CARY, N.C. -

While a large number of American tax filers were abandoned by the Internal Revenue Service’s website just hours before this year’s deadline, many Americans — including plenty of millennials — claim to have filed before the end of March.

It turns out that not only did millennials say they were filing early, but to a great degree, many say they will spend their tax refunds on updating their rides — potentially great news for dealership sales departments and service drives.

A total of 59 percent of millennials already filed as early as Feb. 26, compared to just 57 percent of all Americans, according to the eBay Tax Refund Retail Study released late last month.

Furthermore, when asked how they wish to spend their tax refund this year, the recent study found that 37 percent of millennials (who plan to spend their refund) intend to spend their tax returns on a new car, compared to just 23 percent of non-millennials.

Meanwhile, among all Americans, the top three things they plan to spend their refund on include loans or debt (34 percent), invest in my home (27 percent), and vacation (23 percent), eBay Motors vice president Todd Madeiros explained in an email interview with Auto Remarketing this month.

According to the study, most millennials want to spend their refund on themselves.

In fact, a sizable 71 percent millennials of told eBay that they are considering rewarding themselves after receiving their tax refund.

This rate is 4-percent higher than the general population.

"Our research showed that consumers, especially millennials, view tax season as a time to use their refunds to reward themselves – whether it's upgrading their personal style or investing in their passions," eBay general manager of deals Jesse Kiefer said in a news release announcing the release of the study.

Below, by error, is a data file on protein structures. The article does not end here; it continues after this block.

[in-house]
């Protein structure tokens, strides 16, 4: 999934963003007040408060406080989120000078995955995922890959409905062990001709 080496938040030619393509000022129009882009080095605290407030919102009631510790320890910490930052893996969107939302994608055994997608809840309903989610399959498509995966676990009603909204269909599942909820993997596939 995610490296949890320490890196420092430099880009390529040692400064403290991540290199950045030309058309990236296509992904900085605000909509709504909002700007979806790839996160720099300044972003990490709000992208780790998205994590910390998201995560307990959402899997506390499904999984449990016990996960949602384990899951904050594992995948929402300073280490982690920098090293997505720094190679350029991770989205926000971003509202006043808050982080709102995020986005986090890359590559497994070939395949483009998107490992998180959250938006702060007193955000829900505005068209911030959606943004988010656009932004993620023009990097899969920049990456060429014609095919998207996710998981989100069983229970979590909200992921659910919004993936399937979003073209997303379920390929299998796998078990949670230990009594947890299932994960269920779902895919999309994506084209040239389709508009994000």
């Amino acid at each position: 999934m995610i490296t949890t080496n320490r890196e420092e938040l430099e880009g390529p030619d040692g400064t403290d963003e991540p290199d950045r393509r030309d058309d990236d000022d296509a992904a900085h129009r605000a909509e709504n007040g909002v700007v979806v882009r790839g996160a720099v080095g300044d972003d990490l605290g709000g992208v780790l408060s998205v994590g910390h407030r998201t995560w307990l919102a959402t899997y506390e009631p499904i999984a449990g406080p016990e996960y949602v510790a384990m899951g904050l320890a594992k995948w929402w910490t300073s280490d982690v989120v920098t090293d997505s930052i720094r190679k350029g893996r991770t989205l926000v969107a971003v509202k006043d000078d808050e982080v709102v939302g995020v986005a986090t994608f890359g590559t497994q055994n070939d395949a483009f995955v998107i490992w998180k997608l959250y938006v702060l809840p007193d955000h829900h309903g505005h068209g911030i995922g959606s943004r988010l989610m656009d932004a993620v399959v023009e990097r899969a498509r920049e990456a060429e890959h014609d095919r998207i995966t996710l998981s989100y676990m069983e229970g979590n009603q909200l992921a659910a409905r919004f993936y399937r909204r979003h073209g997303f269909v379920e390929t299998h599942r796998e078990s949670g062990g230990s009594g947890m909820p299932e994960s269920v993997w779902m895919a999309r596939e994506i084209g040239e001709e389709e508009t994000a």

Meanwhile, though most plan to spend at least part of their tax refund, more millennials do plan to save their refunds.

"Nearly 80 percent of respondents plan to spend at least part of their tax refund, however, more millennials tend to save it (27 percent) than other generations (19 percent)," Madeiros explained.

When asked to imagine having an extra 21 percent of their income as a result of no taxes, most millennials said that they would stop requesting ride-sharing services in exchange for never having to pay taxes again.

Additionally, 28 percent of millennials said they would choose to buy a new car with an added 21 percent of their income, while 31 percent claim that they would use the extra money to pay off any loans or debt.

The survey for the eBay Tax Refund Retail Study was conducted with a sample of 1,000 people in February. Millennials are defined as respondents between 18 to 34 years of age.

Editor's note: Corrected and edited for clarity on numbers.